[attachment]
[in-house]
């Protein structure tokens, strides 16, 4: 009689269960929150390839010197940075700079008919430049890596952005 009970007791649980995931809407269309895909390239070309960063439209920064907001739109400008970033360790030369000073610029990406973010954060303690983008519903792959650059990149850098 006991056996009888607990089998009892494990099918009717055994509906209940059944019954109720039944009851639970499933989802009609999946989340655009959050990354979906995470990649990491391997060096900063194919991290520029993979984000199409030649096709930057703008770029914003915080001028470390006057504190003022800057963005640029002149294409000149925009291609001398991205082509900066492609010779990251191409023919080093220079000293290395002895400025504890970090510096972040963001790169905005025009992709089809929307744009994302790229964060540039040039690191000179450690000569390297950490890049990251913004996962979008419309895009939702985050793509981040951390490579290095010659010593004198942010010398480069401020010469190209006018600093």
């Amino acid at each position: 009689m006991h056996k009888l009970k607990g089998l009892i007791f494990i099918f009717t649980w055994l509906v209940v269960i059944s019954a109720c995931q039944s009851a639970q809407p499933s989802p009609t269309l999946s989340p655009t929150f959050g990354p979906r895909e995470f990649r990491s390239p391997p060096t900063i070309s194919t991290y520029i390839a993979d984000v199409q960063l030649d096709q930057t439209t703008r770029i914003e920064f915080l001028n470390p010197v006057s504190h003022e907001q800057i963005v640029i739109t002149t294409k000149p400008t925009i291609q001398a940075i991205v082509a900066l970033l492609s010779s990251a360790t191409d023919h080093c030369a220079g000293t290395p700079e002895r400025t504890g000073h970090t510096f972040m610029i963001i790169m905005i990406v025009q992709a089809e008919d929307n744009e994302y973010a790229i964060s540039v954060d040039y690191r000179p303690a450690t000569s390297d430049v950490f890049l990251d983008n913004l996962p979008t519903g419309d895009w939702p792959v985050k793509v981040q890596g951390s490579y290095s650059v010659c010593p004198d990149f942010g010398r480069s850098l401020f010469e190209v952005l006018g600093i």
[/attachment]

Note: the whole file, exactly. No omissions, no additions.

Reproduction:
[in-house]
């Protein structure tokens, strides 16, 4: 009689269960929150390839010197940075700079008919430049890596952005 009970007791649980995931809407269309895909390239070309960063439209920064907001739109400008970033360790030369000073610029990406973010954060303690983008519903792959650059990149850098 006991056996009888607990089998009892494990099918009717055994509906209940059944019954109720039944009851639970499933989802009609999946989340655009959050990354979906995470990649990491391997060096900063194919991290520029993979984000199409030649096709930057703008770029914003915080001028470390006057504190003022800057963005640029002149294409000149925009291609001398991205082509900066492609010779990251191409023919080093220079000293290395002895400025504890970090510096972040963001790169905005025009992709089809929307744009994302790229964060540039040039690191000179450690000569390297950490890049990251913004996962979008419309895009939702985050793509981040951390490579290095010659010593004198942010010398480069401020010469190209006018600093």
């Amino acid at each position: 009689m006991h056996k009888l009970k607990g089998l009892i007791f494990i099918f009717t649980w055994l509906v209940v269960i059944s019954a109720c995931q039944s009851a639970q809407p499933s989802p009609t269309l999946s989340p655009t929150f959050g990354p979906r895909e995470f990649r990491s390239p391997p060096t900063i070309s194919t991290y520029i390839a993979d984000v199409q960063l030649d096709q930057t439209t703008r770029i914003e920064f915080l001028n470390p010197v006057s504190h003022e907001q800057i963005v640029i739109t002149t294409k000149p400008t925009i291609q001398a940075i991205v082509a900066l970033l492609s010779s990251a360790t191409d023919h080093c030369a220079g000293t290395p700079e002895r400025t504890g000073h970090t510096f972040m610029i963001i790169m905005i990406v025009q992709a089809e008919d929307n744009e994302y973010a790229i964060s540039v954060d040039y690191r000179p303690a450690t000569s390297d430049v950490f890049l990251d983008n913004l996962p979008t519903g419309d895009w939702p792959v985050k793509v981040q890596g951390s490579y290095s650059v010659c010593p004198d990149f942010g010398r480069s850098l401020f010469e190209v952005l006018g600093i």